Latest Poems


Today was the last day of life
For the towering splendor
Outside my window—
That royal monarch of the street,
The eighty-plus year old
Weeping Beech,
Symbol of Kronleinstrasse,
A living sculpture of contorted limbs
Carved by nature,
Reaching to the sky,
Its long, slender, shimmering, leafy branches
Elegantly drooped towards the ground
Creating rustling sounds
Through rapidly changing wind currents—
Forever silenced.

The contract executioners
Cut through its glistening,
Silvery-gray, almost light-bluish bark
With surgical precision,
Rapidly dissecting its limbs
As its mangled, dismembered flesh
Came crashing to the street;
The operation lasting
Only a few hours,
Snuffing away the life
Of one of nature’s
Greatest treasures.

Its graceful, leafy, slender branches
Rhythmically swaying,
Resembling choreographed dances
With provocative twists, spins,
Turns and somersaults,
Performers in a seductive ballet
Casting shadows
And moving silhouettes—

A bluish-gray evening twilight,
Escorted by flying insects,
Softy weeps to mourn
Its fallen hero,
Accompanied by
the multitudinous cadence of
Old Turicum church bells.

No longer will its presence
Grace the street, purify the environment,
Or be warmed by the sun, nor hydrated by rain
To sustain and maintain life,
Going through a rebirth
During its cycle of renewing
Roots, limbs, branches and leaves,
While expanding the girth of its trunk
Revealing its age.

No longer will it provide
A haven to breath clean, pure, air,
While helping to protect and cool man
From harsh rays of the self-luminous orb
In our system of worlds which gives light and heat
To the dawn of a new day.

No longer will its long
Slender, willowy branches,
Which seemingly could serve
As swings to the stars,
Provide a platform
For nature’s lyrical masterpieces:
Melodious songbirds,
Magic music to the ears,
Releasing a ciphony of secrets,
Harmonious coded notes
In dialects and accents
Only they can understand—
Comforting and warming
The human spirit.
That stage has disappeared,
And so have the voices
Creating life’s mysterious moments,
Those singing minds of birds
Performing for our pleasure
While on journeys of intrigue.
Sadly, the orchestra of songbirds
Once perched high up in Nature’s cathedral
No longer echoes from the nearby hills.

Standing proudly, strong and mighty,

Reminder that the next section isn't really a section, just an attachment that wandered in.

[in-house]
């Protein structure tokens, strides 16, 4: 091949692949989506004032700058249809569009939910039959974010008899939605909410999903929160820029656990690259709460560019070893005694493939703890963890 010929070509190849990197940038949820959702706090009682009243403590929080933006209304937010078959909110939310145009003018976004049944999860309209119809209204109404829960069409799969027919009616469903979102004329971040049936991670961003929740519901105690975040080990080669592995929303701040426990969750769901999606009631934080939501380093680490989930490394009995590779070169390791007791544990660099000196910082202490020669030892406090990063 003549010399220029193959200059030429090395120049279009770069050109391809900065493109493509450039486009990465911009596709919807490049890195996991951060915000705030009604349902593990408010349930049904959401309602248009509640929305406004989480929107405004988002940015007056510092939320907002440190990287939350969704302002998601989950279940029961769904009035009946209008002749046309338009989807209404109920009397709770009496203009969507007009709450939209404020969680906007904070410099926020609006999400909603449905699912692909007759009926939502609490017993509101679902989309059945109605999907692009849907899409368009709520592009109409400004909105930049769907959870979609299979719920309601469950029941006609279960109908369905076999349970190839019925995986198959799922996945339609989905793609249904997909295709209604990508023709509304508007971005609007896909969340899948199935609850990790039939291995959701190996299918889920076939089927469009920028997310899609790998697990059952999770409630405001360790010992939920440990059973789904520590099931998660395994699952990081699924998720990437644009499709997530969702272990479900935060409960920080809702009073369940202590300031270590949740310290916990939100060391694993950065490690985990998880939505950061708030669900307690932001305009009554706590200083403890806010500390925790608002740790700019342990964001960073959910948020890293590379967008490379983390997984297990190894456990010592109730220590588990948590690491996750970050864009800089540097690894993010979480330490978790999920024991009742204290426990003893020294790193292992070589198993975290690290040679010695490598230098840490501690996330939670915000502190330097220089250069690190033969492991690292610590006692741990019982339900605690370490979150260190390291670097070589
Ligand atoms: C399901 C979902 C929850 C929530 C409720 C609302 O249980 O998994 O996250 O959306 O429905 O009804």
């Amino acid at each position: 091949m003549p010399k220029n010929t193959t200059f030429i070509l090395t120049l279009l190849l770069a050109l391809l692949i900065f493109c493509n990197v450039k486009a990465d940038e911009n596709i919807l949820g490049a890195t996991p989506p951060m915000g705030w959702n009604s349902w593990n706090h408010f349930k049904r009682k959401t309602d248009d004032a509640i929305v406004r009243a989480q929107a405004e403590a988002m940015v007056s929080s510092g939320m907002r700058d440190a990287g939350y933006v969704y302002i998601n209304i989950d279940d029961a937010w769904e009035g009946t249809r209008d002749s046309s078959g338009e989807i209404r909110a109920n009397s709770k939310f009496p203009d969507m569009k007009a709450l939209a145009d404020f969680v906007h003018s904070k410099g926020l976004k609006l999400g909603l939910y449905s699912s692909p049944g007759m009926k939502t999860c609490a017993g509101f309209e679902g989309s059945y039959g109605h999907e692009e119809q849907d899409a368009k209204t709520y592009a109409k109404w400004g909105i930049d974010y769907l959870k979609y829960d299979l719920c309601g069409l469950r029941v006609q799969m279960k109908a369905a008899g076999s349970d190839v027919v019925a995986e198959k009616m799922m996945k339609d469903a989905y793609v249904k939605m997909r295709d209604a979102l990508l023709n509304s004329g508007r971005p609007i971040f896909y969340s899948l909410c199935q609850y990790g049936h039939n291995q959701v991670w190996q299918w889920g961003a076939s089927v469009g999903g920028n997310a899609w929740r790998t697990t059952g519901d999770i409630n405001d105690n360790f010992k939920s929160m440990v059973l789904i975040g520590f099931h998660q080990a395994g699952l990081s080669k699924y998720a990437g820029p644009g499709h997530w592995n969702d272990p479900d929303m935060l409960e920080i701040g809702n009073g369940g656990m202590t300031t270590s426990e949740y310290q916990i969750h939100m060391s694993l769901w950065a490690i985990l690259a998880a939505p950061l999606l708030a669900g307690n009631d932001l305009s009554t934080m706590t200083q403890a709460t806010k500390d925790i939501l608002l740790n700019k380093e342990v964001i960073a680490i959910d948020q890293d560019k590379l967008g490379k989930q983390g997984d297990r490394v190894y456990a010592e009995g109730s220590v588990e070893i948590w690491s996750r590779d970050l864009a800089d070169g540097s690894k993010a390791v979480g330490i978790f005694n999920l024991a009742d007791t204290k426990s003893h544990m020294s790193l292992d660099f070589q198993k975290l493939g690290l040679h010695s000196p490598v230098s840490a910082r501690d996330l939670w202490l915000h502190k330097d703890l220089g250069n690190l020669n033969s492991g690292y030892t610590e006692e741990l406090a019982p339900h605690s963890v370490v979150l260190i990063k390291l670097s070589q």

The street sentinel’s pendulous limbs,
Sap flowing from its wounds
Gave up its life without a battle;
As leaves, branches, and limbs
Were severed from its trunk,
Tumbling to the ground
And quickly fed to a cold, voracious,
Heartless grinder
Excoriating its smooth,
Sensuous surface,
Devouring its internal fiber,
Spitting sawdust
To the wind.

As I gaze out my window
Looking for that canopy of speckled light,
Casting huge, gently moving shadows;
Searching for that powerful gigantic
Multi-armed stationary creature
Embellishing nature’s surroundings,
I see only the grave marker—
A massive tree stump attached to its roots
Meandering underground;
Forever a grim reminder of the carnage inflicted
On one of nature’s most beautiful,
Majestic, innocent, impressive symbols of
Strength and durability.

A true companion day and night
Of an indebted neighbor
With astonished approbation
For its seasonal parade of color,
Treasuring its presence,
Its stately symbol of beauty,
Power, longevity and timelessness
That spoke to the heart,
Now lives on in the palace of the mind
As special moments of emotional intelligence
And unforgettable memories;
Grateful to have witnessed and appreciated
The finest of nature’s incredible creations,
Opening windows to its soul,
Which regrettably some without imagination
Saw only as a tree
Standing in the way.

Gerald Domingue

August 27-28, 2009
Zurich, Switzerland

(A tribute to the splendor of the “Weeping Beech” of Kronleinstrasse).
Born: approximately 1924 – Died (killed) August 27, 2009
A poem written as a catharsis for the carnage witnessed against one of nature’s finest creations.


Indeed a lofty task,
in a dream,
to be summoned
by my muse
to walk around the planet Earth.
In a whirl,
not wanting to disappoint,
the challenge was accepted.

It all began in the middle of the night,
walking, walking, walking,
around that beautiful, majestic,
magnificent blue globe,
absorbing its diversity and complexity,
three miles an hour, eight hours a day
for two years and eleven months,
arriving where it all began
to be greeted by my proud, impressed,
bedazzled muse—that guiding genius
who thought one should not rest
after such a feat;
proposing yet,
the greatest walking challenge—
to walk around the largest star of all:
The Big Dog—VY Canis Majoris—
supergiant of the universe.

Undaunted, and in a magic leap,
during deep sleep,
another cerebral voyage began,
about five thousand light-years from Earth
walking, walking, walking,
greeting Sirius in the constellation—
the brightest star,
and eyeing along the way
its shining companions:
The Virgins, The Weight and The Announcer;
a circumferential journey,
three miles an hour, eight hours a day;
finally arriving at my starting point,
six hundred fifty thousand years later
expecting to be jubilantly welcomed,
honored as a hero,
a heralded guest,
face to face,
with the red hypergiant;
only to find smoke in its eyes,
a dying megagiant,
exhausted of all fuel in its core;
leaving me to witness
a supernova explosion
being sucked into a black hole
and my narrowly escaping
via a grateful awakening
from dreamy abstraction,
in a cold sweat
and with a pounding heart
to welcome the first warm rays
of morning sunlight
reflecting prismatic colors
piercing through my window panes
creating rapidly moving,
bouncing, brilliant, golden light—
shooting stars
dancing on the ceiling.

Gerald Domingue, January, 2009